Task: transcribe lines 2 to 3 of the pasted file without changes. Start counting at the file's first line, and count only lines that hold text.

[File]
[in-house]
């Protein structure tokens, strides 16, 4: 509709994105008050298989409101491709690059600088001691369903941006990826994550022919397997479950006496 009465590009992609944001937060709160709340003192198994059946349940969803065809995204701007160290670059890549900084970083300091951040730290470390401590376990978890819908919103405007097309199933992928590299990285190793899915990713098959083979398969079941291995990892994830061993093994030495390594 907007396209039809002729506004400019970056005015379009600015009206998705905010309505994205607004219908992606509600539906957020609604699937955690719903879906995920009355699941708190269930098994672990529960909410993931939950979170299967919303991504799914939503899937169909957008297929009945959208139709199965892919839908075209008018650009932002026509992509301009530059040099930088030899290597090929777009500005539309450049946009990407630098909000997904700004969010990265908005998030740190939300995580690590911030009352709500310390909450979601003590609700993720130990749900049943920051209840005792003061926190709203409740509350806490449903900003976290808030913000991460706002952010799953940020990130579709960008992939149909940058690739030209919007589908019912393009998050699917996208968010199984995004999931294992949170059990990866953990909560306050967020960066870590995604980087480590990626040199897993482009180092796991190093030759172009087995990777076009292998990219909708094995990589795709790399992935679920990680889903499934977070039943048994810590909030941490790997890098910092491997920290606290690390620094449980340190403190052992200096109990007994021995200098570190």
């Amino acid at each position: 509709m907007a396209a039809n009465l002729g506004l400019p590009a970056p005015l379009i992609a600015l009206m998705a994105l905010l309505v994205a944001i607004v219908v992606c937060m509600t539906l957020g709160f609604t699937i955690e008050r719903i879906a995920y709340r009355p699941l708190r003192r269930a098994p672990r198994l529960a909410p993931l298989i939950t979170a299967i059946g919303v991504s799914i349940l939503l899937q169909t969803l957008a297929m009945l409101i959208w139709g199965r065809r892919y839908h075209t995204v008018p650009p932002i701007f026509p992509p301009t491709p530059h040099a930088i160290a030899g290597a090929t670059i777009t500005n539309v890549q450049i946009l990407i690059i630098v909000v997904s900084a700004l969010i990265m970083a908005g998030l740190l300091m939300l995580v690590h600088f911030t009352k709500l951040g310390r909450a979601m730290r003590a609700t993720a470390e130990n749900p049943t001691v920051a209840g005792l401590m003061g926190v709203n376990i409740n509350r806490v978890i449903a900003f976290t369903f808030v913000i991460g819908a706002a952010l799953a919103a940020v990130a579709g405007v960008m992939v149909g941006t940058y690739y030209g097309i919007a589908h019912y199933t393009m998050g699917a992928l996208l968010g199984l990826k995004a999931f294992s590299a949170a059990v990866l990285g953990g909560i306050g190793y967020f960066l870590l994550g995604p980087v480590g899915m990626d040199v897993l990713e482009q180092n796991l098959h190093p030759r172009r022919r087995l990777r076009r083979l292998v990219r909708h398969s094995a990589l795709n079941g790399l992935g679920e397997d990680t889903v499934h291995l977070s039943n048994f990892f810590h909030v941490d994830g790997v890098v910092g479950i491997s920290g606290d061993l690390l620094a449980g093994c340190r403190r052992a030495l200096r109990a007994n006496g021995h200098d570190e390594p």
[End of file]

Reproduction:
């Protein structure tokens, strides 16, 4: 509709994105008050298989409101491709690059600088001691369903941006990826994550022919397997479950006496 009465590009992609944001937060709160709340003192198994059946349940969803065809995204701007160290670059890549900084970083300091951040730290470390401590376990978890819908919103405007097309199933992928590299990285190793899915990713098959083979398969079941291995990892994830061993093994030495390594 907007396209039809002729506004400019970056005015379009600015009206998705905010309505994205607004219908992606509600539906957020609604699937955690719903879906995920009355699941708190269930098994672990529960909410993931939950979170299967919303991504799914939503899937169909957008297929009945959208139709199965892919839908075209008018650009932002026509992509301009530059040099930088030899290597090929777009500005539309450049946009990407630098909000997904700004969010990265908005998030740190939300995580690590911030009352709500310390909450979601003590609700993720130990749900049943920051209840005792003061926190709203409740509350806490449903900003976290808030913000991460706002952010799953940020990130579709960008992939149909940058690739030209919007589908019912393009998050699917996208968010199984995004999931294992949170059990990866953990909560306050967020960066870590995604980087480590990626040199897993482009180092796991190093030759172009087995990777076009292998990219909708094995990589795709790399992935679920990680889903499934977070039943048994810590909030941490790997890098910092491997920290606290690390620094449980340190403190052992200096109990007994021995200098570190």
């Amino acid at each position: 509709m907007a396209a039809n009465l002729g506004l400019p590009a970056p005015l379009i992609a600015l009206m998705a994105l905010l309505v994205a944001i607004v219908v992606c937060m509600t539906l957020g709160f609604t699937i955690e008050r719903i879906a995920y709340r009355p699941l708190r003192r269930a098994p672990r198994l529960a909410p993931l298989i939950t979170a299967i059946g919303v991504s799914i349940l939503l899937q169909t969803l957008a297929m009945l409101i959208w139709g199965r065809r892919y839908h075209t995204v008018p650009p932002i701007f026509p992509p301009t491709p530059h040099a930088i160290a030899g290597a090929t670059i777009t500005n539309v890549q450049i946009l990407i690059i630098v909000v997904s900084a700004l969010i990265m970083a908005g998030l740190l300091m939300l995580v690590h600088f911030t009352k709500l951040g310390r909450a979601m730290r003590a609700t993720a470390e130990n749900p049943t001691v920051a209840g005792l401590m003061g926190v709203n376990i409740n509350r806490v978890i449903a900003f976290t369903f808030v913000i991460g819908a706002a952010l799953a919103a940020v990130a579709g405007v960008m992939v149909g941006t940058y690739y030209g097309i919007a589908h019912y199933t393009m998050g699917a992928l996208l968010g199984l990826k995004a999931f294992s590299a949170a059990v990866l990285g953990g909560i306050g190793y967020f960066l870590l994550g995604p980087v480590g899915m990626d040199v897993l990713e482009q180092n796991l098959h190093p030759r172009r022919r087995l990777r076009r083979l292998v990219r909708h398969s094995a990589l795709n079941g790399l992935g679920e397997d990680t889903v499934h291995l977070s039943n048994f990892f810590h909030v941490d994830g790997v890098v910092g479950i491997s920290g606290d061993l690390l620094a449980g093994c340190r403190r052992a030495l200096r109990a007994n006496g021995h200098d570190e390594p």